The current period mania may be traceable to 2014, when Apple launched a health tracker and neglected to include menstruation. Its blind spot to the biology of half the population caused a public backlash—cue an explosion of new gadgets and products focused on women’s health. Femtech is now projected to be a $50 billion industry by 2025.
But science is still catching up with the rising red tide (Can’t. Stop.) of menstrual swag. “Most of these products are unregulated, and the claims they make are not necessarily based on robust research,” says ob-gyn Jen Gunter, MD, author of the forthcoming book The Vagina Bible. A lack of science is not ideal when you’re using an app to, say, not get pregnant. And the silence and secrecy that have historically surrounded menstruation have made us “low-information consumers who are vulnerable to the next shiny thing,” adds Chris Bobel, PhD, associate professor of women’s, gender, and sexuality studies at the University of Massachusetts at Boston and author of New Blood: Third-Wave Feminism and the Politics of Menstruation. “We’re so grateful for these new products and technology that we don’t approach them with enough scrutiny.”
For example: Period apps are now used by millions of women, but when researchers at the University of Washington surveyed 687 people and analyzed 2,000 reviews of popular period-tracking apps in 2016, they found that people with irregular periods reported “the apps were not good at predicting their cycles,” says study coauthor Julie Kientz, PhD, an associate professor of human-centered design and engineering.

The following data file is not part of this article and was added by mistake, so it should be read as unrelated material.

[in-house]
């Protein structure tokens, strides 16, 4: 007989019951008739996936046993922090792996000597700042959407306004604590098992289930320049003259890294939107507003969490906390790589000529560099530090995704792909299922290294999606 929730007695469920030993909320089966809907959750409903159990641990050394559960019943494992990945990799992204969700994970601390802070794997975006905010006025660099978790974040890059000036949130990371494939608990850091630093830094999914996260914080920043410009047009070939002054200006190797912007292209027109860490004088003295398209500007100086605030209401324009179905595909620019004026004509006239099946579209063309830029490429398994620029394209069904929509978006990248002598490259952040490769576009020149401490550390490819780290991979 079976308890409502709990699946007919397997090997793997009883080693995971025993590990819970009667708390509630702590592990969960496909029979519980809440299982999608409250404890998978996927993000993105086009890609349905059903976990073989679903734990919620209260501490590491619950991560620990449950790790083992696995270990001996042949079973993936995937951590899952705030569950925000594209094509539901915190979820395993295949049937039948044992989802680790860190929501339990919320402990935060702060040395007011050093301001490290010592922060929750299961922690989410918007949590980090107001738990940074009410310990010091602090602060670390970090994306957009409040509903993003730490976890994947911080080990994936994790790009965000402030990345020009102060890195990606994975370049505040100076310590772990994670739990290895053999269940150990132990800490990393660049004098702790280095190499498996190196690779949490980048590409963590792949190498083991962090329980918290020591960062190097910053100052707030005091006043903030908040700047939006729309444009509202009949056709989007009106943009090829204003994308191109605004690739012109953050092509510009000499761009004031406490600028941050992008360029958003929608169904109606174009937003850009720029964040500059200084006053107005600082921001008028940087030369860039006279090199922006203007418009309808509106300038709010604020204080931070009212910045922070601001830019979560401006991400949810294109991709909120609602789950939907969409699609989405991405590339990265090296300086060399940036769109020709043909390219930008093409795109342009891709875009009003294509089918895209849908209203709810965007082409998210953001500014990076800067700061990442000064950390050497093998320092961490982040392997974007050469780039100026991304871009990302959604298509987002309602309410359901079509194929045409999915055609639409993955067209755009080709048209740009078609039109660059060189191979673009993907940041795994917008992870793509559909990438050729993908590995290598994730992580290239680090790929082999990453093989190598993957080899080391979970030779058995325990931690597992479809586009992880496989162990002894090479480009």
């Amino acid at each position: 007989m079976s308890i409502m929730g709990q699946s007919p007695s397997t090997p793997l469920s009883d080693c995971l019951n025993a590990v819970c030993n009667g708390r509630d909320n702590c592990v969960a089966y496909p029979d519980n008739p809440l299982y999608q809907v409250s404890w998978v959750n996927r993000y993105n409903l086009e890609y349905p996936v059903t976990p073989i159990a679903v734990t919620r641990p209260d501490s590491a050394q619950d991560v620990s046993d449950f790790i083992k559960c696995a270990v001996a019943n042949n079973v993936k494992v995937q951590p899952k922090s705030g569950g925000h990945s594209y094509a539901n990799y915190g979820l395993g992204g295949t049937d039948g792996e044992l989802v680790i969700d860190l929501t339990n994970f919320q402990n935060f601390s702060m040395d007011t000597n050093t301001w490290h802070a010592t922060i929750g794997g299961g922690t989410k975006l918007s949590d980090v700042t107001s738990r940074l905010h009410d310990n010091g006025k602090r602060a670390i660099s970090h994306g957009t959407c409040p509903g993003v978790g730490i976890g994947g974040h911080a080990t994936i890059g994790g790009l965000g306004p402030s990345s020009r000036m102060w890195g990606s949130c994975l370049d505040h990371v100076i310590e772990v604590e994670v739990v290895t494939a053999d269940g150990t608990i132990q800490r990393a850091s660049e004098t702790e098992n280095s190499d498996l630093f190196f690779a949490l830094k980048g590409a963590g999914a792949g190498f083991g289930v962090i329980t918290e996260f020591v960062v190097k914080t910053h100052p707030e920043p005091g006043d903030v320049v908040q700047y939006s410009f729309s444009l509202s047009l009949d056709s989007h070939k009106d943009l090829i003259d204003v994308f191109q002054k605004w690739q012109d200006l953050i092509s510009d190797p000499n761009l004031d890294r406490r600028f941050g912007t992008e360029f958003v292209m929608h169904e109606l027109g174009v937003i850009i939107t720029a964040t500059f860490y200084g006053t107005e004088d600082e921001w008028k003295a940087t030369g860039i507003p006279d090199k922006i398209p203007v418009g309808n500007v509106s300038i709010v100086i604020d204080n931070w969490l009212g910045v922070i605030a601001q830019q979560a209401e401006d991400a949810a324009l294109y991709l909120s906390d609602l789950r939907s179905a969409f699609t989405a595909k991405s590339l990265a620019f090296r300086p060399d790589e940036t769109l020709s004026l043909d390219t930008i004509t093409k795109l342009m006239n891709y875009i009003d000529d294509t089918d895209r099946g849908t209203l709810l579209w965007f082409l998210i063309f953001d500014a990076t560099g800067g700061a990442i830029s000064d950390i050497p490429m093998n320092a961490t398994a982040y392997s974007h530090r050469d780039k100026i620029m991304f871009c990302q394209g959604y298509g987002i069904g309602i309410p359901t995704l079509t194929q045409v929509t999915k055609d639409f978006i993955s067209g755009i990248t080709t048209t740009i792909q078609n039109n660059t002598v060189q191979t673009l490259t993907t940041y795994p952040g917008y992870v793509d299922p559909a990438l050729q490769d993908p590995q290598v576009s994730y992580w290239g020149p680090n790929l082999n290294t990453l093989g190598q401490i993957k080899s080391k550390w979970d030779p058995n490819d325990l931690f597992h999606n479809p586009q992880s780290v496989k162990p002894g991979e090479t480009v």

Still, the new menstruati say that women’s health needs have been ignored by doctors for far too long (and they’ve definitely gotten far too few research dollars)—and that we’re finally getting the tools we need to hack our own cycle issues. “We’ve all been conditioned to think that the birth-control pill is a cure-all for any period problem,” says functional nutritionist Alisa Vitti, author of the best-selling book WomanCode. She says your period should actually be a boon and not a burden, helping you flourish at work, recharge your sex life, and feel happier and healthier. “We’ve been told that our periods are these mysterious, unpredictable, chaotic forces that we have to suffer and endure, but the scientific truth is that they are highly efficient marvels of nature,” says Vitti. “I have been standing on my soapbox for a long time saying, ‘We don’t have to suffer like this.’”